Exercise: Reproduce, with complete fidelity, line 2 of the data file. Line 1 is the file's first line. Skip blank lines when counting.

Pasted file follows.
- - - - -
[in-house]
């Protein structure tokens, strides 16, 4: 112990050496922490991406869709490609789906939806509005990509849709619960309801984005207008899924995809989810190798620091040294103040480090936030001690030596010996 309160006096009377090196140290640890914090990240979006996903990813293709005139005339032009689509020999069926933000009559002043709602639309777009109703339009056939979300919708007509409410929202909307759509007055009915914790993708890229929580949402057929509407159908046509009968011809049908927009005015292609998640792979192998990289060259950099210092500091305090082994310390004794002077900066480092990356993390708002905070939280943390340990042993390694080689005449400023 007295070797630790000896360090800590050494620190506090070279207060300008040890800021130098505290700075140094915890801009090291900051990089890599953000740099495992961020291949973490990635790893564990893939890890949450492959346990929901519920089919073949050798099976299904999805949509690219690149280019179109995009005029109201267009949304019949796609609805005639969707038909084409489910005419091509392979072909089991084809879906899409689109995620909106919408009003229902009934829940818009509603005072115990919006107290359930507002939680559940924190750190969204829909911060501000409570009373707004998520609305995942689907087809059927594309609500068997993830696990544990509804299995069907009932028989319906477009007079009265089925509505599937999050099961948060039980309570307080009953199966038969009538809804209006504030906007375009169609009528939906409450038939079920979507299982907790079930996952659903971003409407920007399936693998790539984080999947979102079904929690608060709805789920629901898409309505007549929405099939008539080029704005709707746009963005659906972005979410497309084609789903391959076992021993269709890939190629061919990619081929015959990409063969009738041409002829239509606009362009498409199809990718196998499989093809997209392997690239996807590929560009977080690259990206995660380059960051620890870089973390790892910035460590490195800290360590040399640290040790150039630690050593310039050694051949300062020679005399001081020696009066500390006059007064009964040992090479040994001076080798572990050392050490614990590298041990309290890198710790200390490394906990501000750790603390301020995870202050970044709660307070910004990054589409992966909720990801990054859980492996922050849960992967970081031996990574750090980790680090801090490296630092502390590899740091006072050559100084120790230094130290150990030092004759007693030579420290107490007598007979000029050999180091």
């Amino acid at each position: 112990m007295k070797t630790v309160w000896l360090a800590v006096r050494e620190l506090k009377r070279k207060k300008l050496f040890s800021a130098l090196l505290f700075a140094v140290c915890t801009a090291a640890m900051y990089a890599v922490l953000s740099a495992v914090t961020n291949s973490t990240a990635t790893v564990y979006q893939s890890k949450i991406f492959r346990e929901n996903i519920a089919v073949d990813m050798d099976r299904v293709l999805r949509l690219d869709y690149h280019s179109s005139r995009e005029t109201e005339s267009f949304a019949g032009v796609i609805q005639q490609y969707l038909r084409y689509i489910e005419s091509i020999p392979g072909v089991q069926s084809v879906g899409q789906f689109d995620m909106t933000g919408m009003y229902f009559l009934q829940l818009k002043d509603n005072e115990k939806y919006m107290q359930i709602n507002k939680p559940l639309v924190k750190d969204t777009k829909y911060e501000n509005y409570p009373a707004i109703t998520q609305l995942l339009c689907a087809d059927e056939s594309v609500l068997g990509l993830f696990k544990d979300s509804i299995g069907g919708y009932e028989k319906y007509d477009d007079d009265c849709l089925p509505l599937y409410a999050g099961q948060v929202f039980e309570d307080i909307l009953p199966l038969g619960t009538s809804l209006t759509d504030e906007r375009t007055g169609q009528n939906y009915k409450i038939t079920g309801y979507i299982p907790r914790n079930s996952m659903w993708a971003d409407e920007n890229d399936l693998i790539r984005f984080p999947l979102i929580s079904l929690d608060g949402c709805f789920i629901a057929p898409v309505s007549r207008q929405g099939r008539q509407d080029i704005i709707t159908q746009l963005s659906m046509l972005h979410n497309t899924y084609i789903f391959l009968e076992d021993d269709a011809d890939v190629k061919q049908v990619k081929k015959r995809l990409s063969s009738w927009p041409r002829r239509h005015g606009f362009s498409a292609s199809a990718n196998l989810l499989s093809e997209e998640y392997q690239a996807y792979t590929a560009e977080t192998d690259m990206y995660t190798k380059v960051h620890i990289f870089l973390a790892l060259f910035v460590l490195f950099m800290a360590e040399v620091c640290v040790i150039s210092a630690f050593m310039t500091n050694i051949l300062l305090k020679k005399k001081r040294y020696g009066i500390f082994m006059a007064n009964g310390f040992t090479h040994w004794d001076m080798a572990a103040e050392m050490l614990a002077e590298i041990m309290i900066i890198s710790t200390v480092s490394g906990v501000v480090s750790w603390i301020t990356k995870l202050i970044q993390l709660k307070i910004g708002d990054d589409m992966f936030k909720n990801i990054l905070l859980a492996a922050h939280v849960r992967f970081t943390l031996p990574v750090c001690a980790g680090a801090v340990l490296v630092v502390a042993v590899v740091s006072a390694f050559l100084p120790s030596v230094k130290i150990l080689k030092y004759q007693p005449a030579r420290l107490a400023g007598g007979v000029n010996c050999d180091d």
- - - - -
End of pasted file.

């Protein structure tokens, strides 16, 4: 112990050496922490991406869709490609789906939806509005990509849709619960309801984005207008899924995809989810190798620091040294103040480090936030001690030596010996 309160006096009377090196140290640890914090990240979006996903990813293709005139005339032009689509020999069926933000009559002043709602639309777009109703339009056939979300919708007509409410929202909307759509007055009915914790993708890229929580949402057929509407159908046509009968011809049908927009005015292609998640792979192998990289060259950099210092500091305090082994310390004794002077900066480092990356993390708002905070939280943390340990042993390694080689005449400023 007295070797630790000896360090800590050494620190506090070279207060300008040890800021130098505290700075140094915890801009090291900051990089890599953000740099495992961020291949973490990635790893564990893939890890949450492959346990929901519920089919073949050798099976299904999805949509690219690149280019179109995009005029109201267009949304019949796609609805005639969707038909084409489910005419091509392979072909089991084809879906899409689109995620909106919408009003229902009934829940818009509603005072115990919006107290359930507002939680559940924190750190969204829909911060501000409570009373707004998520609305995942689907087809059927594309609500068997993830696990544990509804299995069907009932028989319906477009007079009265089925509505599937999050099961948060039980309570307080009953199966038969009538809804209006504030906007375009169609009528939906409450038939079920979507299982907790079930996952659903971003409407920007399936693998790539984080999947979102079904929690608060709805789920629901898409309505007549929405099939008539080029704005709707746009963005659906972005979410497309084609789903391959076992021993269709890939190629061919990619081929015959990409063969009738041409002829239509606009362009498409199809990718196998499989093809997209392997690239996807590929560009977080690259990206995660380059960051620890870089973390790892910035460590490195800290360590040399640290040790150039630690050593310039050694051949300062020679005399001081020696009066500390006059007064009964040992090479040994001076080798572990050392050490614990590298041990309290890198710790200390490394906990501000750790603390301020995870202050970044709660307070910004990054589409992966909720990801990054859980492996922050849960992967970081031996990574750090980790680090801090490296630092502390590899740091006072050559100084120790230094130290150990030092004759007693030579420290107490007598007979000029050999180091």